Speaking to Reuters on the sidelines of IEW 2023, Tanzania's energy minister January Makamba asked nations to “move away from hypocrisy”. He said that Japan had rejected a proposal to finance gas-fired power plant in southern Tanzania as the country had stopped funding such projects.
“Japan is one of the largest importers of LNG (liquefied natural gas). So, if gas is good for you to run an economy but it's bad for me to generate power, there's a problem,” Makamba told the conference in Bengaluru, according to a Reuters report.
The report also mentioned that Japan had stopped financing two coal power plant projects in Indonesia and Bangladesh in June, responding to global criticism over its continued support for the polluting fuel.
"The choices for me to be able to increase (energy) access and consumption cannot be impaired by politics that have nothing to do with me," Makamba had said at the event.
The energy adviser to the Prime Minister of Bangladesh Tawfiq-e-Elahi Chowdhury told Reuters that there was a surge in gas prices in the country after sanctions were imposed on Russia after war broke out in Ukraine, making LNG inaccessible to the country. This resulted in many hours of power cuts during the second half of 2022 which also affected commercial and industrial power.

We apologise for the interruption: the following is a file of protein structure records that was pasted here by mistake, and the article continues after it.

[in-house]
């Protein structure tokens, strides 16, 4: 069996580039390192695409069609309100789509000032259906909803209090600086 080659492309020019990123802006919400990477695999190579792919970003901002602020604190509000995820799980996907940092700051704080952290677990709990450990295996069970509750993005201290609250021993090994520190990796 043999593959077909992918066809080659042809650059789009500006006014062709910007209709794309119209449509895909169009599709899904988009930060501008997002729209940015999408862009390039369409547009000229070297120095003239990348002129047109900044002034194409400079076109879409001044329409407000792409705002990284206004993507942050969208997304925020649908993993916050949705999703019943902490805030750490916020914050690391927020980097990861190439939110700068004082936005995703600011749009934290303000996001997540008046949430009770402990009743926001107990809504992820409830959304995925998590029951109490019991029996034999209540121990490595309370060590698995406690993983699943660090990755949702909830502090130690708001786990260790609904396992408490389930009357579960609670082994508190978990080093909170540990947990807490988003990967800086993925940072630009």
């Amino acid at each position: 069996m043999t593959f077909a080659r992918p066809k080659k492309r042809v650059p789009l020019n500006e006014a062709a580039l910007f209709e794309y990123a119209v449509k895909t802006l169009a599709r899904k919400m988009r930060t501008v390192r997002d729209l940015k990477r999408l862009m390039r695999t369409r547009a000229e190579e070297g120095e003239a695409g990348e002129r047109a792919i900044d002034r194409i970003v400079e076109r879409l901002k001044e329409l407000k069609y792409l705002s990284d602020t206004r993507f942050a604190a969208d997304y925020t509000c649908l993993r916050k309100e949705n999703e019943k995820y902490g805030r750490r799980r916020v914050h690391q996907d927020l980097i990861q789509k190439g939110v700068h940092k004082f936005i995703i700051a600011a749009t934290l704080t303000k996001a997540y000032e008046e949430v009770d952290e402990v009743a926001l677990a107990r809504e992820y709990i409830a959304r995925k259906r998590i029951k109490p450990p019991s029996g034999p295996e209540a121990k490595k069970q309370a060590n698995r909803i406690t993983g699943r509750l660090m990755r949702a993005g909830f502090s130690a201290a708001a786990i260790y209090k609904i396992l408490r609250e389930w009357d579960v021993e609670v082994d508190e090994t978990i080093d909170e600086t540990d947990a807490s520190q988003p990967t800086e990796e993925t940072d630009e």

"There were ships floating around Western Europe carrying gas, and other countries were not able to buy because of the price," he told Reuters on the sidelines of the conference.
Many such emerging nations still depend on oil and gas to keep their ambitions of development alive. The western narrative of energy transition at that point makes one wonder – if the way forward, as prompted, by the advanced economies is inclusive in nature.
‘Oil Needs More Investment For Realistic Energy Transition’
On the first day of IEW 2023, OPEC Secretary General Haitham Al Ghais said that oil needs more investment even as the energy narrative shifts towards cleaner fuels. He said that the oil sector will need USD 12.1 trillion in investments until 2045.
Speaking to BW Businessworld on investments in oil, Shelly Abraham, Head (Renewable Energy) at BPCL said "USD 12 trillion is not a big number in the Oil sector, if you see it. Going by the latest reports, this fiscal year the investment was around USD 1 trillion. But this is likely to come down going forward as investments in renewables go up."